The Lace Market: archives and the process of re-invention

As a long-term user of Broadway, and the many wonderful cafes along Broad Street, it has been interesting to observe the streetscape work that is ongoing there. The road is being narrowed and the pavement widened and re-layed. A more attractive and usable space is being created, and hopefully this should draw people into one of the more quirky and interesting areas of Nottingham, especially if we get some warm sunny evenings that are encouraging to being outside.

Interestingly, this street work is being badged as just one part of the “Creative Quarter project”, an initiative which is just starting to become more visible in the area itself. Essentially, this seems to be a large, government- and council-supported effort to stimulate the re-invention of a whole area of the city. The area involved is really quite large, encompassing at least Hockley, the Lace Market and BioCity. Because of the unique nature of this area, there is a very specific focus on creative industries, alongside others. If there is truly £50 million available in some form, then we can expect activity in this area for a long time to come.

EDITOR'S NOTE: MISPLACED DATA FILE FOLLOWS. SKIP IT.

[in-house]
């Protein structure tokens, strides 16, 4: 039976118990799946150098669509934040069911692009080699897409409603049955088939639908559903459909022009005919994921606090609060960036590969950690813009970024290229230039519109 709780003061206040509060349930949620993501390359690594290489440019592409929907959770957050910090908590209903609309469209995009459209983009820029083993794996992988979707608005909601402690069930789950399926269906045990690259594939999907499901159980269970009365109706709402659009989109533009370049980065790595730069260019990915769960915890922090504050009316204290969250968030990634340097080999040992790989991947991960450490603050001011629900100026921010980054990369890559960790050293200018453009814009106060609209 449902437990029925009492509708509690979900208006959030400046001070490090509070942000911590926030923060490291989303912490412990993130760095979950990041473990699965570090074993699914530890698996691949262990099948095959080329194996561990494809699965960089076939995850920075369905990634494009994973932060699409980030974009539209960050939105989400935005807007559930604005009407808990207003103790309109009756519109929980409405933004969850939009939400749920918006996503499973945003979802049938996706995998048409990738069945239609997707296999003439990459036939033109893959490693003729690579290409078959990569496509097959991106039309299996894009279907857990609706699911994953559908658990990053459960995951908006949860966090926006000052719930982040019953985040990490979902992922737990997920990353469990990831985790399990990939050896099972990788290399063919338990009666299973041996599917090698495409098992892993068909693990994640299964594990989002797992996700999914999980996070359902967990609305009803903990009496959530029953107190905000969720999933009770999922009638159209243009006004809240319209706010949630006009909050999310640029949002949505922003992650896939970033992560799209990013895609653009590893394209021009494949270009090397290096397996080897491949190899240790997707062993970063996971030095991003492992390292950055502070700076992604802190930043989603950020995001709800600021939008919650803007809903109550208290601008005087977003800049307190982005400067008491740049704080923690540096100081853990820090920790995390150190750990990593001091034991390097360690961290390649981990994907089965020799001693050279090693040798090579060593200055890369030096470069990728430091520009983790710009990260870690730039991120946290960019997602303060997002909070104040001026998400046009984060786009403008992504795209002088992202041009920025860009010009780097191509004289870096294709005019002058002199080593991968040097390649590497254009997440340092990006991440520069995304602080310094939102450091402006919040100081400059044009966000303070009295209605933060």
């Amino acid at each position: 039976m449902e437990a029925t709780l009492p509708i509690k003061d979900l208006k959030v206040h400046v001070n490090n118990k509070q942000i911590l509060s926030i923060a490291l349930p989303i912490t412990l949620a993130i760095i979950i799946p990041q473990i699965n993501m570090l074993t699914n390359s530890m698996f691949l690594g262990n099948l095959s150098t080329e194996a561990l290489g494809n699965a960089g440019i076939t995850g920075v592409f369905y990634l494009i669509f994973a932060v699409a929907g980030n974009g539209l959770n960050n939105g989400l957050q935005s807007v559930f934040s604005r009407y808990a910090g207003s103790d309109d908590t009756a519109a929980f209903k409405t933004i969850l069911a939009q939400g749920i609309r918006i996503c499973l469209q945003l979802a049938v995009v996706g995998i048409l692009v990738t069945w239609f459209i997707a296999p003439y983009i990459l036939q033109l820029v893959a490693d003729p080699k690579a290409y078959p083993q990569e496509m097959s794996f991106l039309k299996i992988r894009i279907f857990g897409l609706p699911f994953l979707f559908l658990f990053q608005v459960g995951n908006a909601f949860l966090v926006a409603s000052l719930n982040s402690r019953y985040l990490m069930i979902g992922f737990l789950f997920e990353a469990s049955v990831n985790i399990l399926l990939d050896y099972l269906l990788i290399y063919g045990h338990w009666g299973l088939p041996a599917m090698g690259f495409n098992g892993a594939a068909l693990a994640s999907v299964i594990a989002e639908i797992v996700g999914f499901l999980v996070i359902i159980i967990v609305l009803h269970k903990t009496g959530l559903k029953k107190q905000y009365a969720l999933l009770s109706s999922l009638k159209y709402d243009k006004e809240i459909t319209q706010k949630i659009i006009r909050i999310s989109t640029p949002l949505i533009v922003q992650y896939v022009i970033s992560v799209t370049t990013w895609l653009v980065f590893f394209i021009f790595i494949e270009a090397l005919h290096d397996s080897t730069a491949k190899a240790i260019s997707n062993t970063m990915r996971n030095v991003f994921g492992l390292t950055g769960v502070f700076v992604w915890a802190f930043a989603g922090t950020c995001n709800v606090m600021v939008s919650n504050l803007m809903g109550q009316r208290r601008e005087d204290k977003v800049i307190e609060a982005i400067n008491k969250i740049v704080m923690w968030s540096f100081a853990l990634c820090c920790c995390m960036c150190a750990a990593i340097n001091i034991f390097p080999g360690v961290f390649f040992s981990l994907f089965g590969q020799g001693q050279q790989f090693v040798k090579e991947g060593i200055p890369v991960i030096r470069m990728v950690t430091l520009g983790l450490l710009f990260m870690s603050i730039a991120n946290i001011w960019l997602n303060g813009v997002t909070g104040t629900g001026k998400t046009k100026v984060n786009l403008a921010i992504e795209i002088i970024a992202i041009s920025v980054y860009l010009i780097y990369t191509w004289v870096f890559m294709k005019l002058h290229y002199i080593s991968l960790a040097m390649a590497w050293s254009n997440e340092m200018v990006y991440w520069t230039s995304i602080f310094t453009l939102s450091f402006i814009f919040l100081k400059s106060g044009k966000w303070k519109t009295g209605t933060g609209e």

All of this has then got me thinking – is there a role for archives in this kind of reinvention, and if so, what is it? More specifically – can a greater availability of archival material that documents the past support the process of reinvention in the future, and if so, what mechanisms can be used to collect and distribute it, in a manner that is beneficial to all involved, and which respects both the cultural context and intellectual property rights? These questions are especially relevant to some aspects of the creative industries, including those that are trying to sell their products in this area. If archives and history can draw people in, then can this support sales, and allow the creative sector to grow? Equally, given several centuries of creativity in relation to the lace design, could an archive of creative material from the past support the work of makers and artists in the future?

Stefan Rennick-Egglestone, CEKE Knowledge Exchange Fellow


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